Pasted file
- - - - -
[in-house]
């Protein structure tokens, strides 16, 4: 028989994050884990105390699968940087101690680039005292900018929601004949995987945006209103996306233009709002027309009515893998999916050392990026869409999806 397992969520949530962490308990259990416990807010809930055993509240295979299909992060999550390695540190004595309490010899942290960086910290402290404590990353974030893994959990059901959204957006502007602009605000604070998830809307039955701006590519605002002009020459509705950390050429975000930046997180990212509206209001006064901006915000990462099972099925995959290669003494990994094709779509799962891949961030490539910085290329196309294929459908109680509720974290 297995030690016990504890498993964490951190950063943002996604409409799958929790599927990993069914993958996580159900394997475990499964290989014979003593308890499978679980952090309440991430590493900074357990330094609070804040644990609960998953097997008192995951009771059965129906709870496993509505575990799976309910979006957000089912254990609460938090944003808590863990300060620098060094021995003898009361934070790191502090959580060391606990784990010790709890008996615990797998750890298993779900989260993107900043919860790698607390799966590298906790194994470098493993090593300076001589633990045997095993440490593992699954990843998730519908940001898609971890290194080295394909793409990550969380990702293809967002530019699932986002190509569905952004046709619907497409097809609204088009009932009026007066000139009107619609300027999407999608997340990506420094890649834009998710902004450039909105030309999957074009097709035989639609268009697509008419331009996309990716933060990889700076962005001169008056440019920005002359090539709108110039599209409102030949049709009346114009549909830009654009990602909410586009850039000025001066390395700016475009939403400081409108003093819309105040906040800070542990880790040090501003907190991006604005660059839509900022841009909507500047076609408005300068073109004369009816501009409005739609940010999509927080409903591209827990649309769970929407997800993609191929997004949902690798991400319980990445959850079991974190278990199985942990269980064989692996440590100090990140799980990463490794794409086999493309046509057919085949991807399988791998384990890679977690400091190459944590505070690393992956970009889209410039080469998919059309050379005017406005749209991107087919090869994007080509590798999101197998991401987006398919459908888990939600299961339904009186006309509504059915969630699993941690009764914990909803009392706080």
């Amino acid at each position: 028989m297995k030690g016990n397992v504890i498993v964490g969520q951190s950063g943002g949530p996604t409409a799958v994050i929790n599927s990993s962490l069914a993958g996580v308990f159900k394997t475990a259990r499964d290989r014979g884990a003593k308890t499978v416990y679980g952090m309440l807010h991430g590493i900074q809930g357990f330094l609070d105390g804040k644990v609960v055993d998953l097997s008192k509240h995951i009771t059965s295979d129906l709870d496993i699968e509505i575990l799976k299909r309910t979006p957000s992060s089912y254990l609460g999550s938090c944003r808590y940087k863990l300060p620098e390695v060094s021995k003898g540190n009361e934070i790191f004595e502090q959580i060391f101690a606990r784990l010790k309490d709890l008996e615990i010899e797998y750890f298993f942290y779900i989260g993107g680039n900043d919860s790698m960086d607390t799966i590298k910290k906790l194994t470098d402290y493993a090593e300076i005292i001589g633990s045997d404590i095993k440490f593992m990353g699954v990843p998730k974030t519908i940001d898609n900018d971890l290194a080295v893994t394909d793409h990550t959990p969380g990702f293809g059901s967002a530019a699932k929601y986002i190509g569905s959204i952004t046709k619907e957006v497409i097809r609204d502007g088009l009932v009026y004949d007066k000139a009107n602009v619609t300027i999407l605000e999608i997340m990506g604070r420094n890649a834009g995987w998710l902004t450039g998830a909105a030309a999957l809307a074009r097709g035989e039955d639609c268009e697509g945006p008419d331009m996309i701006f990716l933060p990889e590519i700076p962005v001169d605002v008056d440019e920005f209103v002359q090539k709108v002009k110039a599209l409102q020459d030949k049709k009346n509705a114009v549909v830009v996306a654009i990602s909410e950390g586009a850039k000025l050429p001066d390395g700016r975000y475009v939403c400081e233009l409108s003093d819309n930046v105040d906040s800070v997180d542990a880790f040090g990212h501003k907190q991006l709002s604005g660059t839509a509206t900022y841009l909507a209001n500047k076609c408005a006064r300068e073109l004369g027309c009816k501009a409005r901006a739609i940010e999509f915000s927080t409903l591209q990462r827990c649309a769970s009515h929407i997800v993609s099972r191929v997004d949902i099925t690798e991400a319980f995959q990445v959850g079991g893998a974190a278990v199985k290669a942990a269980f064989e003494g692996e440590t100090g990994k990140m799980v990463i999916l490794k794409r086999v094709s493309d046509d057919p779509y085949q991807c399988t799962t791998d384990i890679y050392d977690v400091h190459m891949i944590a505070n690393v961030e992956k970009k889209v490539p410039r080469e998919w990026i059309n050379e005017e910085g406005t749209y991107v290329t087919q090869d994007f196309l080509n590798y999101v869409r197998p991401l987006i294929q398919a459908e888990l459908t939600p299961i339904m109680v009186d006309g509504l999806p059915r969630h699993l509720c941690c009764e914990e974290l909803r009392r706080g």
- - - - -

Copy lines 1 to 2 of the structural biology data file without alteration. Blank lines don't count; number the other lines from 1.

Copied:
[in-house]
């Protein structure tokens, strides 16, 4: 028989994050884990105390699968940087101690680039005292900018929601004949995987945006209103996306233009709002027309009515893998999916050392990026869409999806 397992969520949530962490308990259990416990807010809930055993509240295979299909992060999550390695540190004595309490010899942290960086910290402290404590990353974030893994959990059901959204957006502007602009605000604070998830809307039955701006590519605002002009020459509705950390050429975000930046997180990212509206209001006064901006915000990462099972099925995959290669003494990994094709779509799962891949961030490539910085290329196309294929459908109680509720974290 297995030690016990504890498993964490951190950063943002996604409409799958929790599927990993069914993958996580159900394997475990499964290989014979003593308890499978679980952090309440991430590493900074357990330094609070804040644990609960998953097997008192995951009771059965129906709870496993509505575990799976309910979006957000089912254990609460938090944003808590863990300060620098060094021995003898009361934070790191502090959580060391606990784990010790709890008996615990797998750890298993779900989260993107900043919860790698607390799966590298906790194994470098493993090593300076001589633990045997095993440490593992699954990843998730519908940001898609971890290194080295394909793409990550969380990702293809967002530019699932986002190509569905952004046709619907497409097809609204088009009932009026007066000139009107619609300027999407999608997340990506420094890649834009998710902004450039909105030309999957074009097709035989639609268009697509008419331009996309990716933060990889700076962005001169008056440019920005002359090539709108110039599209409102030949049709009346114009549909830009654009990602909410586009850039000025001066390395700016475009939403400081409108003093819309105040906040800070542990880790040090501003907190991006604005660059839509900022841009909507500047076609408005300068073109004369009816501009409005739609940010999509927080409903591209827990649309769970929407997800993609191929997004949902690798991400319980990445959850079991974190278990199985942990269980064989692996440590100090990140799980990463490794794409086999493309046509057919085949991807399988791998384990890679977690400091190459944590505070690393992956970009889209410039080469998919059309050379005017406005749209991107087919090869994007080509590798999101197998991401987006398919459908888990939600299961339904009186006309509504059915969630699993941690009764914990909803009392706080």